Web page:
The redwoods are not as big as I expected, but I think my expectations were measured by the giant sequoias that are found elsewhere. These redwoods are still gargantuan, and it’s almost overwhelming that so many of them are in one place. When I see a massive, dominating tree, I expect it to be alone. The biggest trees we see in Michigan are those that have room to breathe, room to expand. They often aren’t found in forests, but happen to be sole survivors of some agricultural expansion and so sit quietly in fields growing ever larger because they have no competition for light or nutrients. But here, among thousands, the trees somehow grow to bewildering heights and incomprehensible widths. There is competition, but it doesn’t seem to affect anything, and I wonder how these trees grow with such little water. Is the ground so fertile? At some point I see one oak tree, thin and struggling to reach even half the height of the titans, and I cheer him on. He’s trying.
I spend about an hour and a half hiking the various trails of Muir Woods. It isn’t a huge expanse of territory, but I avoid going past the bounds of this park because there are trails out in the surrounding hillsides that stretch for miles and miles, and I could lose my way and get lost in the paradise of nature if I’m not careful. I touch the trees often. I try to take a few photos, but it is nearly impossible to capture the whole of a redwood in one photograph. Instead, I snap pictures are of closer things, like the bark or the way the roots protruding from the ground look like dark human bones. Eventually, I make my way back to the entrance and stumble upon an Uber driver who can’t find his fare, and thus am I swept into the city of San Francisco.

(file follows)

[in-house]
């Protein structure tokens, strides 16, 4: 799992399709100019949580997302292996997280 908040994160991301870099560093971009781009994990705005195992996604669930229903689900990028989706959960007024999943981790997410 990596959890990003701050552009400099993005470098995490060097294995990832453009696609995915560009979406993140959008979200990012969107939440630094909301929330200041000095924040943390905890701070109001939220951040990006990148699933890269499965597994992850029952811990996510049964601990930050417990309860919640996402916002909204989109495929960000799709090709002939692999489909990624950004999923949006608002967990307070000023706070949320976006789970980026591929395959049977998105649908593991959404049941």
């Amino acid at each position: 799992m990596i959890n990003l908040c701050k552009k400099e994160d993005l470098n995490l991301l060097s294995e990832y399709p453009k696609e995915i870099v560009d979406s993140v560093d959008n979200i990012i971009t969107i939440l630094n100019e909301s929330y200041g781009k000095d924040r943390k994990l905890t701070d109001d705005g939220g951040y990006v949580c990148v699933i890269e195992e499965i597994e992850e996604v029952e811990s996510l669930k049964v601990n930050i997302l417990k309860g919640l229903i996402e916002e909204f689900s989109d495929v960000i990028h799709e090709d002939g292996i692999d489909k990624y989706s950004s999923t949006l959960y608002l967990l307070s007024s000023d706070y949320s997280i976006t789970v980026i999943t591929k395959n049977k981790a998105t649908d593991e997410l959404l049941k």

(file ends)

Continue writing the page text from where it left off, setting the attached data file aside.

A friend has offered me a room for the night at the Orchard Garden Hotel, which is near the Dragon Gate, which is itself the entrance to Chinatown. I drop my stuff off, wash the week long layer of grime off of my body (the zen center had showers, but not like a hotel shower), and decide to explore Chinatown before meeting my friend for dinner. The first thing that strikes me about San Francisco is how the entire city is built on hills in such a way that to build a structure here must require an entirely different type of expertise than, say, creating something anywhere in Illinois or Michigan. The hills I’m climbing to traverse one block are as steep as anything I hiked in the mountains five miles north.
Chinatown is bizarre, but in a good way. I find bubble tea and wander around aimlessly for about an hour. I’m amazed at how many shops there are all selling the same cheap-looking junk and wonder how they stay in business year after year. Some of these stores look established, but nothing they sell seems of any real value unless you’re clueless and willfully ignorant about the origin of things you buy.
Eventually, I meet my friend, Julie, and we head to dinner and a night of much needed drinking with her work friends. I’m quiet for most of the night, and I’m really starting to itch now from the poison oak spreading through my veins, but I have a good time and appreciate the multitude of free beverages being handed out. People can be really generous to a Midwestern fella out on an adventure. I turn in early and pass out hard. I have one more day to explore what little of San Francisco that I can, and I aim see as much of Japantown as I can.